• “Rationality speaking, rights come from humanity itself. That is, rational beings agree to a theoretical contract (where right are granted) when agreeing to be part of society.”

Regardless of your view on the origin of rights, I hope we can agree that human rights are necessary in any moral framework for society, and that furthering the acceptance of human rights all over the planet must be one of our greatest efforts.

8 Comments
  1. It’s not that I have a logical mind, I just see things a certain way; a kind of mathematical way. 2 and 2 makes 4. So, if you want 4 and you have 2, you must add 2. From the givens, there is no other way. Similarly, any ‘right’ that we have must be from the recognition of a ‘wrong’ and our desire to avoid it. Our ‘right to life’ recognizes that it’s wrong to kill one another and we don’t want to die. Our ‘right to bear arms’ is a recognition that it’s wrong to bar a person (well, state actually) from defending itself. By my thinking, a ‘right to healthcare’ would be a recognition that it’s wrong to force a person to suffer. Anyway, I don’t really have an answer for where ‘rights’ come from because I don’t know why I feel things are ‘wrong’. Some things just “are” and that’s all there is to it. Paisley and stripes, for example.

    • Wil C. Fry says:

      This is a very effective way of thinking of it, Michael. I briefly alluded to this idea above (“Perhaps it was a reaction to a local edict that limited speech/expression”), but I didn’t stop to think that all of the ideas of rights might have arisen in reaction to negative acts.

      While we can’t mind-read our ancient ancestors who wrote nothing down, it does look like what we think of as “rights” today originally started out as common-sense rules for living. I imagine it might have gone like this:

      1. “He took my sharpened stone and I feel bad about that.”
      2. Others: “We agree; it’s bad when people steal our sharpened stones.”
      3. Top people: “New rule: no one can steal stuff.”
      4. (lots of time passes)
      5. “Right to property”

  2. Mammon says:

    On the most primitive level, rights are anything that an individual can physically or mentally perform, but when we come together in groups of two or more I think social contract takes precedent. The purest expression of social contract would be to seek equity by limiting only those rights that would otherwise allow an individual or group to take away one or more of the permitted rights from others (e.g. You have the primitive right to kill another, but the social right to life means declaring murder a punishable action). Of course, the notion of “purest expression” is entirely abstract. That’s where government comes in to judge the complexities of cause and effect (e.g. Drunk driving increases likelihood of accidental death, therefore it is a threat to others’ rights and a punishable action). What remains is a lot of debate over those complexities. Then like you mention, different governments and international organisations have differing judgements. I think our next step to clarifying rights is acknowledging how science can further our understanding of the complexities, and actually using the models it provides (e.g. Human driven climate change is real and is already causing harm and increasing deadly events, therefore contributing actions are a threat to others’ rights and we should punish those which are reasonably avoidable).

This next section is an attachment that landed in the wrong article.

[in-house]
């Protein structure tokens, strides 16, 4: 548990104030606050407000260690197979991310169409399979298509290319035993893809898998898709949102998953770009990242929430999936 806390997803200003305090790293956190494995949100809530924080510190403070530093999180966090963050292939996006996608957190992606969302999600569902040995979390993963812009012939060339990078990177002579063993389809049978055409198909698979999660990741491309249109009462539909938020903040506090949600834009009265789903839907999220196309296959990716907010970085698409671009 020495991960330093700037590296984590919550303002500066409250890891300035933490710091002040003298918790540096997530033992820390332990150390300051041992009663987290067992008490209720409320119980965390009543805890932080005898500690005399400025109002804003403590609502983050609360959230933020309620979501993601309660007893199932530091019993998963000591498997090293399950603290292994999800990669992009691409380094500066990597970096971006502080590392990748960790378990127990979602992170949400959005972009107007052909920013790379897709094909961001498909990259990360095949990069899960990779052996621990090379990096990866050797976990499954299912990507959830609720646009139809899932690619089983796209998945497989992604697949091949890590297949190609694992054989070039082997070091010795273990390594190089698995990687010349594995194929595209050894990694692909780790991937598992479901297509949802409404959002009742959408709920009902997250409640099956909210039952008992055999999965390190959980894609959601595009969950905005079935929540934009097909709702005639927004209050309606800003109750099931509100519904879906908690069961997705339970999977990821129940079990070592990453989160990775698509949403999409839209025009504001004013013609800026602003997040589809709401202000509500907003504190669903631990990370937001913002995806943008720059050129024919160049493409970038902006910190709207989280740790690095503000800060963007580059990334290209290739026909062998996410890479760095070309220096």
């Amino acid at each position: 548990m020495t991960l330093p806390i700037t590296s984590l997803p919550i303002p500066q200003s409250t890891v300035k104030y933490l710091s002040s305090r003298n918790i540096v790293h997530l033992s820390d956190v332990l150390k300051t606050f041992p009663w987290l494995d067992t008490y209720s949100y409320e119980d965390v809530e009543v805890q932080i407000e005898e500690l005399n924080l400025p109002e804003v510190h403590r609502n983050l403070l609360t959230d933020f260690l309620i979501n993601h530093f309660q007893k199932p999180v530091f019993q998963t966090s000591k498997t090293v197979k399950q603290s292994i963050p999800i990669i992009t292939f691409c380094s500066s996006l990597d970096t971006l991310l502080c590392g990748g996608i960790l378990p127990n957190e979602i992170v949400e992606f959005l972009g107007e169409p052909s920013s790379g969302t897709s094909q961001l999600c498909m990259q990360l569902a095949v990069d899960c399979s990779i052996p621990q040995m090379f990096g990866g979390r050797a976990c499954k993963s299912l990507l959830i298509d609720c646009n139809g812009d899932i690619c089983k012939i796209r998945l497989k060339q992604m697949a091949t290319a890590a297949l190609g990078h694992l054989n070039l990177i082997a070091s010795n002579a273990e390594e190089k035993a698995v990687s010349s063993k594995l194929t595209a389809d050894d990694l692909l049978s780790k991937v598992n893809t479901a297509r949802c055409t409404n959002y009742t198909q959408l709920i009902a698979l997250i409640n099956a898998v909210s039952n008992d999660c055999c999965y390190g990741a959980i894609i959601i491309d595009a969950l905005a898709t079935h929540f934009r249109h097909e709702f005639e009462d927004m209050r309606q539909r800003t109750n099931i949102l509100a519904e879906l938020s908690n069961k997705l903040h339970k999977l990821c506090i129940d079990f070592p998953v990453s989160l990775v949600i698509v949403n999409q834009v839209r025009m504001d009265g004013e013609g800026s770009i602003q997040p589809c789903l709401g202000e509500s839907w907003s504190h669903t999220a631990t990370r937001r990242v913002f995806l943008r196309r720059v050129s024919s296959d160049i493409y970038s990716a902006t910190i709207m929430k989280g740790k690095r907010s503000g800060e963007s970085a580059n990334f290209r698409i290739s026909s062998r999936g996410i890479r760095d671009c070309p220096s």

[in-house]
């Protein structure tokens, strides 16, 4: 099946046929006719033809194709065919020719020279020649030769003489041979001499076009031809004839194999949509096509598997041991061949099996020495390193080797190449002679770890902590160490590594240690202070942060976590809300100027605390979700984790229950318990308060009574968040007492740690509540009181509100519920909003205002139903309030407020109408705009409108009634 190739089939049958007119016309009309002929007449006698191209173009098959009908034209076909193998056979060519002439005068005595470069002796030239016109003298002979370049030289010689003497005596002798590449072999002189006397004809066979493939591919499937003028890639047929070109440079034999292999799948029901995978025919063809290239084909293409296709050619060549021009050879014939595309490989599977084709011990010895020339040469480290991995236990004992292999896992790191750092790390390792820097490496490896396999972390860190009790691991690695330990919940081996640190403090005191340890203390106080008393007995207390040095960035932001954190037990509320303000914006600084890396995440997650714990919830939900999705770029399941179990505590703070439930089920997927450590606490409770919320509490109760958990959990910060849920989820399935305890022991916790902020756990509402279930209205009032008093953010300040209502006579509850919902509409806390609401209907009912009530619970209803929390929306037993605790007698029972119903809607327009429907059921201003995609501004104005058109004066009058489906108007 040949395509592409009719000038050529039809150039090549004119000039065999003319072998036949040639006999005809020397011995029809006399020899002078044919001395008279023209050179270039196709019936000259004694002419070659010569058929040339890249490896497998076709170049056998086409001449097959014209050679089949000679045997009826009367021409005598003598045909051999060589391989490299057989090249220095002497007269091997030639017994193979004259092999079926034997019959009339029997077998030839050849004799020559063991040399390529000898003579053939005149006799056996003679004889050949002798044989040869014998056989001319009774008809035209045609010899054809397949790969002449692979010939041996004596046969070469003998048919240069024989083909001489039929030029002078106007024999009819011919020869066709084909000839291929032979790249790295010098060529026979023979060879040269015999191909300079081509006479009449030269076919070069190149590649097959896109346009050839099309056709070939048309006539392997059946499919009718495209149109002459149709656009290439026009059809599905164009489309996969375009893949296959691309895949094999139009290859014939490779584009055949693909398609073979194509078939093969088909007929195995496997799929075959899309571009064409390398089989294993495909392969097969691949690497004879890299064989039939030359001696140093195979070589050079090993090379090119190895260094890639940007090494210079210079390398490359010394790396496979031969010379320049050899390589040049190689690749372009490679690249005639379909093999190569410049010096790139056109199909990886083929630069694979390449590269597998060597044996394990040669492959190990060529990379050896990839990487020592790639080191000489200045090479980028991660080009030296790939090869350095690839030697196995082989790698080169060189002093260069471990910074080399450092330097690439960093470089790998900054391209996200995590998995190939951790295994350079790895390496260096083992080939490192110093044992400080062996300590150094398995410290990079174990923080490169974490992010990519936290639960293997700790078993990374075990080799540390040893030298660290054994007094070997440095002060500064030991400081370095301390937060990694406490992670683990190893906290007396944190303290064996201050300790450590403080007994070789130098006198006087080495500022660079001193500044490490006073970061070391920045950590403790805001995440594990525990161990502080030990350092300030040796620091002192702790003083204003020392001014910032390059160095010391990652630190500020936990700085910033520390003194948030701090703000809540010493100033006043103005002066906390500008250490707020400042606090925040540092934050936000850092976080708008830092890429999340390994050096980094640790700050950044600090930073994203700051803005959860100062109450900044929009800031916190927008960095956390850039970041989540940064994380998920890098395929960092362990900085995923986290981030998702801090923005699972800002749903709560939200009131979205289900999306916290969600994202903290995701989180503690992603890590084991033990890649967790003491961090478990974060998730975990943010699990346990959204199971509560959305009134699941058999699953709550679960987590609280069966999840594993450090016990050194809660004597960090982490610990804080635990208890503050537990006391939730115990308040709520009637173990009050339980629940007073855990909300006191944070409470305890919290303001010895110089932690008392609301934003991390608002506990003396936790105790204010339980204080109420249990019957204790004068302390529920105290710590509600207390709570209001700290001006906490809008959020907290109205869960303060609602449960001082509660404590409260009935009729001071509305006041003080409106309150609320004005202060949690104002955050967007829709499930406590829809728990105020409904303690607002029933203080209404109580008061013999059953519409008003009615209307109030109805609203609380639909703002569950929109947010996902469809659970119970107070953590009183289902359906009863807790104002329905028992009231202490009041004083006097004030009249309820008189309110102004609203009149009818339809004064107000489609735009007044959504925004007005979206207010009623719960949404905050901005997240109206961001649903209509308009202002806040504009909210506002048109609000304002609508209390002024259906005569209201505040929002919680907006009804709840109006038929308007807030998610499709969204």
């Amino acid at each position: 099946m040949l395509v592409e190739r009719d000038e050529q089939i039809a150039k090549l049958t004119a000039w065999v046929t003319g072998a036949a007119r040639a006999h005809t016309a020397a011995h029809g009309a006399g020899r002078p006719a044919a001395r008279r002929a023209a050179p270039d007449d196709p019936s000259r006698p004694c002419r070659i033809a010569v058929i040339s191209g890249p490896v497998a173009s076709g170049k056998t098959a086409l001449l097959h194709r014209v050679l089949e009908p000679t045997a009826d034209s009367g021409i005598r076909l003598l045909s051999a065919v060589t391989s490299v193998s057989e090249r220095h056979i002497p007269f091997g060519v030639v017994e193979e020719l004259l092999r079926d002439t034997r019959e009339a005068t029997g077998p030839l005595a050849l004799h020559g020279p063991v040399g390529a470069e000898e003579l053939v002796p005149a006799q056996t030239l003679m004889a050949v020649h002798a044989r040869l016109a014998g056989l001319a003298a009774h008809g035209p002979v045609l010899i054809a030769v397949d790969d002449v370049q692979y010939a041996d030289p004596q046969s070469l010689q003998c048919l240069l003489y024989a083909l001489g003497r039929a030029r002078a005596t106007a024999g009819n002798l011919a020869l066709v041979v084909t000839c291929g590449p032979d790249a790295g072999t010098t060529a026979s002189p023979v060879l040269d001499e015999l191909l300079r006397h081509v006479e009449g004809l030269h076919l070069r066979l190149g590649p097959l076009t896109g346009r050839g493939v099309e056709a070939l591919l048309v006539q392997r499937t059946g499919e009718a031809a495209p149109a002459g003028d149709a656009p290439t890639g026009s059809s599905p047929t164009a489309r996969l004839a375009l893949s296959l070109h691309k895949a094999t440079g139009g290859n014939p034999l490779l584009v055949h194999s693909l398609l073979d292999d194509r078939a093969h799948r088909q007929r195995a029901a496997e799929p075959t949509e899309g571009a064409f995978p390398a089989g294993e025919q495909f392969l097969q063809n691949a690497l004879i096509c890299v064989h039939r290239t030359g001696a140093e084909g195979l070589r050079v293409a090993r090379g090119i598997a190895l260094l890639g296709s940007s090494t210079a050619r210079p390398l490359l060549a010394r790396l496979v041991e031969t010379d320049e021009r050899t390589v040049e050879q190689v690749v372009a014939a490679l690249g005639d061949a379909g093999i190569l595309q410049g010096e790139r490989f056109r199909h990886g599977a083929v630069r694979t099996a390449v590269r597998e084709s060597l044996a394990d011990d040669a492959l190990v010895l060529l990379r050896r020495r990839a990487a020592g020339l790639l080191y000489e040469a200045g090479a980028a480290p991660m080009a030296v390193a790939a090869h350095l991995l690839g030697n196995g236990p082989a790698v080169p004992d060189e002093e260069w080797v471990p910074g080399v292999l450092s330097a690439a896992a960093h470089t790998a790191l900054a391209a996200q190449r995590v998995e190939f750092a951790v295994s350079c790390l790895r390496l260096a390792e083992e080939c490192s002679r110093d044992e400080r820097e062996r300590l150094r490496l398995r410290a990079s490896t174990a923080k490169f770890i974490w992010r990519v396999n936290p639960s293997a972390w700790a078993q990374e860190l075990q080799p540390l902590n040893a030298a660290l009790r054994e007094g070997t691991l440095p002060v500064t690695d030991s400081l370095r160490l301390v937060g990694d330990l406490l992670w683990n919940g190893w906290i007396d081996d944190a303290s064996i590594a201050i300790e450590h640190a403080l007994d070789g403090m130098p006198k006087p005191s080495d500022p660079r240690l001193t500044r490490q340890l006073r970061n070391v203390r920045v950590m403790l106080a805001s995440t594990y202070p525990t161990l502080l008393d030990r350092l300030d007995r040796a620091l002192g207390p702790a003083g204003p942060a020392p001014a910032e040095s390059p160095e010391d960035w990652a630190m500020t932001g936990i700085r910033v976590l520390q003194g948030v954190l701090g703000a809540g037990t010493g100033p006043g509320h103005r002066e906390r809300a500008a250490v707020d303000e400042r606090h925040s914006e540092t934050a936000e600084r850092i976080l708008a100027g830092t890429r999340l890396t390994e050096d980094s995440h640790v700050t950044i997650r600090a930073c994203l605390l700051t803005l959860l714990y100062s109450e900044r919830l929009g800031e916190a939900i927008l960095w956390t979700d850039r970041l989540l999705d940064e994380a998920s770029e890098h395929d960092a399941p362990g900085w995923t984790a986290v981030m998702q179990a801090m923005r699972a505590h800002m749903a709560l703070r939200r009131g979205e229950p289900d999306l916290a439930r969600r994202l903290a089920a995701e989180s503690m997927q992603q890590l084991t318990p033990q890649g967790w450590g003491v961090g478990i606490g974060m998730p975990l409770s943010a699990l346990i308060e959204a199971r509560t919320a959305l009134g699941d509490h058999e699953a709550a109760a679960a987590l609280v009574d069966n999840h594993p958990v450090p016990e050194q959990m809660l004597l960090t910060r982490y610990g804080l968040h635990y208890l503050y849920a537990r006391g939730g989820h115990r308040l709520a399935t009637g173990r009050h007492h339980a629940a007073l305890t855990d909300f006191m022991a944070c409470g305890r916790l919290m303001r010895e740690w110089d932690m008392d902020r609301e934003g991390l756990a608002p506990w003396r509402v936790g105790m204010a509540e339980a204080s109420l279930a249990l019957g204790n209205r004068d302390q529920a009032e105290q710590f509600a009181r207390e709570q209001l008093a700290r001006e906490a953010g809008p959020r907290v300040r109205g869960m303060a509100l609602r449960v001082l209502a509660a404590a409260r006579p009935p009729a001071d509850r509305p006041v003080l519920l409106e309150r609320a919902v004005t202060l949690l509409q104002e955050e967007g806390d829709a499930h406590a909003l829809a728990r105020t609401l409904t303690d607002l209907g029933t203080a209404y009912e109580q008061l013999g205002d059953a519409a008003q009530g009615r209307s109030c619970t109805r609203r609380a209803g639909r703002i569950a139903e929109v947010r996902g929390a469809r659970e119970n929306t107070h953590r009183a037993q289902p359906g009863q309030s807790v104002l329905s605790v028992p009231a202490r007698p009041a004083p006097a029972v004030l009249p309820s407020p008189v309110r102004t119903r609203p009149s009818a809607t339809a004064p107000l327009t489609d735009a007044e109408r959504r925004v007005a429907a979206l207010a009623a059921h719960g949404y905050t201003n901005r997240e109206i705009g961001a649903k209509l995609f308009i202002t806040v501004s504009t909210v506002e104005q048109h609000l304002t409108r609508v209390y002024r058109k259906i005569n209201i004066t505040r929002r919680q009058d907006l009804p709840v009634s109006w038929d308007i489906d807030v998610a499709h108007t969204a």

Not a very succinct answer for where rights come from, but I think it’s a supportable one.

    • Wil C. Fry says:

      Thank you for your contribution.

      If I’m understanding you correctly, you’re saying that a person *alone* has, in essence, a right to anything and everything, but persons *together* must reasonably mitigate those rights in order to facilitate other people. If so, I do understand this on some level.

      I dealt with the idea a bit in my 2014 entry Why I Can’t Be A Libertarian (starting about halfway down the entry, with “One person, existing in the world by himself…”) That train of thought, to me, was more relevant to “Why do we have/need government?” rather than where our rights come from, but of course the two ideas are intertwined.

      • Mammon says:

        Admittedly, my grievances with Libertarianism were on my mind while writing the comment. Took the time to read through that entry today. You pretty much addressed my issues with the concept and my BIG issues with the party.